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Opinion

To remain viable, museums must reinvent themselves: analysis

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A relatively unnoticed impact of the coronavirus pandemic, and the restrictions that have followed it, is in museums around the world. The New York Metropolitan Museum expects a $ 100 million budget deficit in the next 12 months, which will lead to job losses and cuts in its program. There are around 400 state-supported museums in Italy, which are currently inactive. China has a large number of state-supported museums and has been creating 200-400 new publicly funded museums each year. The Indian government recently announced a major increase in funds for the culture ministry to build five new museums and modernize five existing museums. All of this could be threatened, as most governments expect a large revenue deficit and much lower than expected GDP growth, which could lead them to rethink their budget allocations.

The Covid-19 pandemic should be a huge wake-up call for the museum industry. It is a sector that has not been agile, especially to incorporate the expectations of the audience and technology, including digital. Many of them still have an old static idea of ​​what a museum should be and have not rethought its mission for several decades.

There is a high probability that the funding available for museums will decrease. Most governments are currently reworking their spending plans, cutting costs, and reallocating budgets. For government-backed museums, this may not lead to many job losses, but vacant positions are unlikely to be filled, programs and other core activities are likely to be reduced, and there will be a reduction in capital works. .

However, most museums around the world are not backed by public budgets and have to rely on their own income through the proceeds of ticketing and events, and the sale of merchandise and other lifelines. corporate.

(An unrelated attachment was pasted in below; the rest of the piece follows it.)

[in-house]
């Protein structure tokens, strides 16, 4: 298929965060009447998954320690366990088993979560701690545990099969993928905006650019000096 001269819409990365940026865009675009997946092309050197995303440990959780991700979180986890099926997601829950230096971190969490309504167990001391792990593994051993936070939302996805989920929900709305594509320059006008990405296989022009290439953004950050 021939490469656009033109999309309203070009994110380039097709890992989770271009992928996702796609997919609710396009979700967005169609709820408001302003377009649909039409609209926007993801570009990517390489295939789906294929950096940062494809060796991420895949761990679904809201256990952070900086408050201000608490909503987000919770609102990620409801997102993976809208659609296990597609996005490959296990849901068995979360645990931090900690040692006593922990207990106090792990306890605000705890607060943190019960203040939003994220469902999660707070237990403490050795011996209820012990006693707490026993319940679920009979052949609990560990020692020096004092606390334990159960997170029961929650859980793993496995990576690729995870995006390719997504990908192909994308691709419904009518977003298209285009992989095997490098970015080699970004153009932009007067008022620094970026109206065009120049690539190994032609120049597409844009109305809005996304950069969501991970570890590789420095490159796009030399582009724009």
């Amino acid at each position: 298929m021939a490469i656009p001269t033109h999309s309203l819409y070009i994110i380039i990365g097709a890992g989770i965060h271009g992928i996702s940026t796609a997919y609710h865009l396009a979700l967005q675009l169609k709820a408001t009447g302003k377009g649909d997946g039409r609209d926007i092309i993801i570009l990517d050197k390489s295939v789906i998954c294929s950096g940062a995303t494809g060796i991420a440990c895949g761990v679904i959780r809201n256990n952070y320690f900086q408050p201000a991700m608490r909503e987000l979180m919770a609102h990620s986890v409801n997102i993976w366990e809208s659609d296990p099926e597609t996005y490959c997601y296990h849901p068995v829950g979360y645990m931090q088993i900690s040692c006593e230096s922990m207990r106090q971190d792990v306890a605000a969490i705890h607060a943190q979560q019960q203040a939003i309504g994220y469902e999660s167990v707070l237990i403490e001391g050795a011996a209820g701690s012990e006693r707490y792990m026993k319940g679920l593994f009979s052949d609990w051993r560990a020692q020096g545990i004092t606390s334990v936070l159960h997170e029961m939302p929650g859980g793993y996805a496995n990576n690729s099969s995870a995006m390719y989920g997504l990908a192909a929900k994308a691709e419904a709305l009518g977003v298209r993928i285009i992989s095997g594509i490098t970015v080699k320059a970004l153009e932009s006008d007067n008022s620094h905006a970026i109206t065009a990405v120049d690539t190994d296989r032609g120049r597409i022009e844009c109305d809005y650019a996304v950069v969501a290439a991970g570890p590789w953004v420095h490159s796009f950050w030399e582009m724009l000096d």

With a few months of closing with no revenue, and an important component within most museum budgets dealing with staff and maintenance, the impact will be immense. We can expect some of them to be closed for a considerable period of time, and some to be closed permanently. Even if they do open, their ability to comply with the programs will be limited. To follow the measures of social distancing, museums will have to regulate the number of visitors they allow at any given time, and therefore the number of physical visitors will also be much lower.

Given that museums play an important role in both tourism and the safekeeping of cultural wealth, it is more important than ever that governments, as part of the stimulus, consider supporting museums as a priority.

This crisis will also provide museums with the opportunity to rethink their relevance and their role of dissemination. During the extended blockade, there have been few online attractions provided by museums for the public to visit. The crisis offers them the opportunity to provide more services digitally. It enables them to develop new online revenue models to compensate for financial losses through reduced physical visits.

Hopefully, in a new avatar, museums will now keep the public a priority, run their operations like a business, penetrate deep into every home, and physically compete in cinemas and amusement parks, and on Netflix and cable channels virtually.

Vinod Daniel is President of AusHeritage and board member of the International Council of Museums

The opinions expressed are personal.

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